Meet Gail


Gail has a Degree in Journalism and Masters in curiosity! She guides clients to success with a marketing strategy centered around telling stories and making the right connections. How? Sign up, suit up, show up. Her resume includes media fundraising, advertising, PR, and owning a b&b. Gail now is a powerhouse connector, strategic brand consultant, and keynote speaker with a focus on manufacturing. She is a Twitter evangelist, a passionate networker, and an avid storyteller. 


As I stated in the bio, but you're calling yourself a chief curiosity officer. Why is curiosity so important to you in the new virtual manufacturing marketing world?


Well, with curiosity, I encourage people to use it. First of all, I use it because that's how I really did the pivot into learning more about this world because I was a journalist, which I covered a lot of different topics. But manufacturing, I did not know much about that, and certainly, I've been doing work in mold-making, which is a very niche world and I use curiosity for me to learn. But then when I'm teaching now and working with clients in that world, I'm encouraging them to be curious about marketing, curious about outreach, curious about how can they make a change from the traditional trade shows. Especially since the pandemic, things have changed, and it's a disruption, not an interruption. So we're not going to go back to the way it was, it forever changed how we're going to be doing things and even if we go back to live, there's still going to be a digital component. So curiosity is like a muscle, if you're not using it, it just won't grow and curiosity is about growing, learning, and exploring the virtual world that for some people may seem overwhelming to them and may even seem a bit scary. So that's why I say number one if you're curious, you can learn so many new things, and become more adept at how to use all these virtual technologies.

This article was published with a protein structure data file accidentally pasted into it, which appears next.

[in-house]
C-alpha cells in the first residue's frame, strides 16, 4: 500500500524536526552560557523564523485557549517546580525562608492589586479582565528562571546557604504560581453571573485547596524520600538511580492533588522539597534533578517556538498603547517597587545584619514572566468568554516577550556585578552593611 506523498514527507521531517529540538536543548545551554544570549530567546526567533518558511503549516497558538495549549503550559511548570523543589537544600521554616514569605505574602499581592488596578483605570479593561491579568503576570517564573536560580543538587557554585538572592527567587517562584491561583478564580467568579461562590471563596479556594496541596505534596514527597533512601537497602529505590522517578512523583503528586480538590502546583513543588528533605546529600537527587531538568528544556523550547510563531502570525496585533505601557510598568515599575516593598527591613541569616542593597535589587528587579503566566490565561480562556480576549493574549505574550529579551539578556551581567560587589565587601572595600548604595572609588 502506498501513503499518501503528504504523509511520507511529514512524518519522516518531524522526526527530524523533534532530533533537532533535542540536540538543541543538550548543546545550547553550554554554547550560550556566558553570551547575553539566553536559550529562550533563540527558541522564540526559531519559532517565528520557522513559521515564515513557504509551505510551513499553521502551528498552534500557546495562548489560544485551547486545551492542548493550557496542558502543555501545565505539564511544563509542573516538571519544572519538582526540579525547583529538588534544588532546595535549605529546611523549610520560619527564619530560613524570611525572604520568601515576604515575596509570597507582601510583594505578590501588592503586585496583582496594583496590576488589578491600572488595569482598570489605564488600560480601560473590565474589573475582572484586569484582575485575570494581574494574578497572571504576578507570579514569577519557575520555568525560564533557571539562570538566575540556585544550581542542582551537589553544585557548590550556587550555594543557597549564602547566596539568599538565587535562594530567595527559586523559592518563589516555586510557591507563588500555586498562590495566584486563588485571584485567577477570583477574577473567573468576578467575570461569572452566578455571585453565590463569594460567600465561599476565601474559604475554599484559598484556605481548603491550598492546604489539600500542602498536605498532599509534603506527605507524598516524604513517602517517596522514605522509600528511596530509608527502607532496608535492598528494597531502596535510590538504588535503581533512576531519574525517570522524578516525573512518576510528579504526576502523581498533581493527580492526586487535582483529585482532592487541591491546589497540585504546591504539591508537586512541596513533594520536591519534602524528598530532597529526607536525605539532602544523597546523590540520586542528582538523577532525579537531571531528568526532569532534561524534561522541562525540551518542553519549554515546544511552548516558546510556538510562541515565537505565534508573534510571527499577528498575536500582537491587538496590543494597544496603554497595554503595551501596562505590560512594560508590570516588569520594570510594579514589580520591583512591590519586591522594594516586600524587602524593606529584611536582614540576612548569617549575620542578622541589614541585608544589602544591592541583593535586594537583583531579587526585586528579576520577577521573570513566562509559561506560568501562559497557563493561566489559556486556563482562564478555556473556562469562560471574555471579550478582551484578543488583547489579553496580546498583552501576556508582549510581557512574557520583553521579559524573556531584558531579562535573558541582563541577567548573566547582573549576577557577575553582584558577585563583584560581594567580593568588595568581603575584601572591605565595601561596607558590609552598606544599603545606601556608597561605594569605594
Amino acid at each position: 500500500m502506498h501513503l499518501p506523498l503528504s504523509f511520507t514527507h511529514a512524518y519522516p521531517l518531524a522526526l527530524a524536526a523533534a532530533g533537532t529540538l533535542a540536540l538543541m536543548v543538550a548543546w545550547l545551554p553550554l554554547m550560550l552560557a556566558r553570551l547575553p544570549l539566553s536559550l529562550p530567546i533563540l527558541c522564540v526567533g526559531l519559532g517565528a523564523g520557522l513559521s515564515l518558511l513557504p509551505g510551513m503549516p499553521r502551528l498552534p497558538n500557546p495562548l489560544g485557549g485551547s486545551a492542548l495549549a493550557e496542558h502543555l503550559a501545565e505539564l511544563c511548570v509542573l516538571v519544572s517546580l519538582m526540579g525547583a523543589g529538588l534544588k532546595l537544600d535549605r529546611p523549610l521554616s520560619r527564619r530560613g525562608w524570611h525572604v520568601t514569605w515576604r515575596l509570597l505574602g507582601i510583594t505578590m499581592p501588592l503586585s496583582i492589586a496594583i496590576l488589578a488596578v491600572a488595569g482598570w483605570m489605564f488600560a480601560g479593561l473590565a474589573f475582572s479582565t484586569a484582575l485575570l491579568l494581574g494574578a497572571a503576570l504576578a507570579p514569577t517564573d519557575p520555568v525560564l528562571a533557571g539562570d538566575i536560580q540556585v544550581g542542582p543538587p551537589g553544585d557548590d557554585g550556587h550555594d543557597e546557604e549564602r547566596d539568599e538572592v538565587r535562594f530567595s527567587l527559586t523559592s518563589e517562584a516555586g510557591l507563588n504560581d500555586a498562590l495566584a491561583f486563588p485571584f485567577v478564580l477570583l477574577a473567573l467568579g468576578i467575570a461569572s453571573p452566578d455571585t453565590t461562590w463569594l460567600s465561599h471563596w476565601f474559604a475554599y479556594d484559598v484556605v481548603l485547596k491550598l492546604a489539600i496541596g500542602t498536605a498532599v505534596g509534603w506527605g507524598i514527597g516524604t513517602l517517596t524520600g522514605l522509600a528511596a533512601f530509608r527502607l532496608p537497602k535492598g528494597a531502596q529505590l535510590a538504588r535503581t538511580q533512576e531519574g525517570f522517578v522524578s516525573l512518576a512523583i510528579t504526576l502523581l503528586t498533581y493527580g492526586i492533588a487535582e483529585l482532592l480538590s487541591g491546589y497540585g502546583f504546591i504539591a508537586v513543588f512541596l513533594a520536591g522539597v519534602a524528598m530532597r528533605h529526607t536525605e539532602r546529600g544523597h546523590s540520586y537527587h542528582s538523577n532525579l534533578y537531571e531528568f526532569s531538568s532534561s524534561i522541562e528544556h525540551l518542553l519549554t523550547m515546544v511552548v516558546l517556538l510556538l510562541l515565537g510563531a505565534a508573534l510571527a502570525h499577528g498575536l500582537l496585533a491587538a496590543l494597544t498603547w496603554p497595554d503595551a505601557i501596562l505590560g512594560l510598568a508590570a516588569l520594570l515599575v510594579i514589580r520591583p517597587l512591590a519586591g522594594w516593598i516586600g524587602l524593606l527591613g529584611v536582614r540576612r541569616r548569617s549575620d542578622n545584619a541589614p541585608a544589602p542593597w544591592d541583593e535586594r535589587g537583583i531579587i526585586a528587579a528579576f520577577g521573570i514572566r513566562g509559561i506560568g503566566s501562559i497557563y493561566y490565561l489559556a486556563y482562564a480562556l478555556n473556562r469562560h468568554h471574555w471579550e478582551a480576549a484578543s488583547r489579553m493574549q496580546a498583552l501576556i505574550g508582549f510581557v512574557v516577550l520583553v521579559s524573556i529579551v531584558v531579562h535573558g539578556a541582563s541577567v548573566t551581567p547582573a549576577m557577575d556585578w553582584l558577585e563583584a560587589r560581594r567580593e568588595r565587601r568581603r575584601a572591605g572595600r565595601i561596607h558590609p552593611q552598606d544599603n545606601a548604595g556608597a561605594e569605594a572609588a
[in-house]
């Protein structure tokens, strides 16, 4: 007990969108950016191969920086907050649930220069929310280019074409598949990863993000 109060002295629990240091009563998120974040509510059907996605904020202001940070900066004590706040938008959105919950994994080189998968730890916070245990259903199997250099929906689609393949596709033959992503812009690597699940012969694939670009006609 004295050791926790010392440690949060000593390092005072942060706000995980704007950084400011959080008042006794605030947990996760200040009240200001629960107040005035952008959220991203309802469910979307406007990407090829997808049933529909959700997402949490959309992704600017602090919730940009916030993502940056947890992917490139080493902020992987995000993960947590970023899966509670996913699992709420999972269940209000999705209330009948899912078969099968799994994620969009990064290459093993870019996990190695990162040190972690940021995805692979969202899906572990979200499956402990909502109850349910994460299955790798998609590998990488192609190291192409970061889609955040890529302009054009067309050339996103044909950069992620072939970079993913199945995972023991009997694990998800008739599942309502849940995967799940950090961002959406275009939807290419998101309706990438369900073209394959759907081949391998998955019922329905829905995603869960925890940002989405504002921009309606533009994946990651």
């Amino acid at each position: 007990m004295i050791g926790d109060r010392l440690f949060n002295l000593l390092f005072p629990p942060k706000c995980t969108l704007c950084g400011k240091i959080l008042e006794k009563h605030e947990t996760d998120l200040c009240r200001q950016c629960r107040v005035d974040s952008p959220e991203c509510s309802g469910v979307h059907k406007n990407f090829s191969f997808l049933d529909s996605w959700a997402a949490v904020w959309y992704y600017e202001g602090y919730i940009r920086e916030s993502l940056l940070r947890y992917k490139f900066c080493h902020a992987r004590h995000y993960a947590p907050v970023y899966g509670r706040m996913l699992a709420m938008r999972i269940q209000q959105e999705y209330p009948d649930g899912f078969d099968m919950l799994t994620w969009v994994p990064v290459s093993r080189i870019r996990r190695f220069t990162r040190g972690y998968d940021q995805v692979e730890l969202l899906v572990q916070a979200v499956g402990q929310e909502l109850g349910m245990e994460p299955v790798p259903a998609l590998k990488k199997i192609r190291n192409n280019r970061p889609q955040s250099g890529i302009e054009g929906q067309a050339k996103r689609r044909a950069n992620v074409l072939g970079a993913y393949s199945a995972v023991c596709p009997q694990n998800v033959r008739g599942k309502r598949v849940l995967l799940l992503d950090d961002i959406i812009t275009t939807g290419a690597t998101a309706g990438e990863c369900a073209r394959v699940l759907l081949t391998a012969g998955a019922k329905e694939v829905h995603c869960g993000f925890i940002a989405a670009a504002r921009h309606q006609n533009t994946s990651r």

Can you share some tips to help salespeople that are in the manufacturing industry that are trying to get away from the trade shows to best understand selling in the digital marketing world?


It is about asking those questions and first doing your research. So I always say before you try to sell to anyone, first learn about who your clients are and what they're looking for. What's happening is those same clients are doing that with you. They're doing research about your company, they're looking at your social media, they're looking at websites, they want to know who you are before they're even gonna think about buying from you. So you need as a salesperson to do the same thing. Dig in, find out who they are as much as possible. There's a lot of information you can find online about someone and some people and I've had some salespeople kind of feel uncomfortable with that they feel like "Well, I'm nosing around." I said, "In this world, if someone posts something publicly, they post it on a social media platform, it is done because they want to share something." So that's one tip is to do your research. The other thing is instead of selling, be generous with your information, share your knowledge, try to be a guide to who you're trying to sell to. So if you're in an engineering role, as a salesperson, you want to share all the intricacies of what goes into everything. Give me some insights, and I mean, give me meaning the person looking at your profile. One of the big stop gaps for a lot of the people in sales that I'm finding manufacturing is they go, "They're gonna know this," or, "If I explain this, most people already know this, I don't want them to think that I don't know it." So I said, "You'd be surprised at what people may want to learn about, and the people that may be doing the research aren't always the people that know about how that tool works, or what machine is on that tool. So be that guide, share information, and also...

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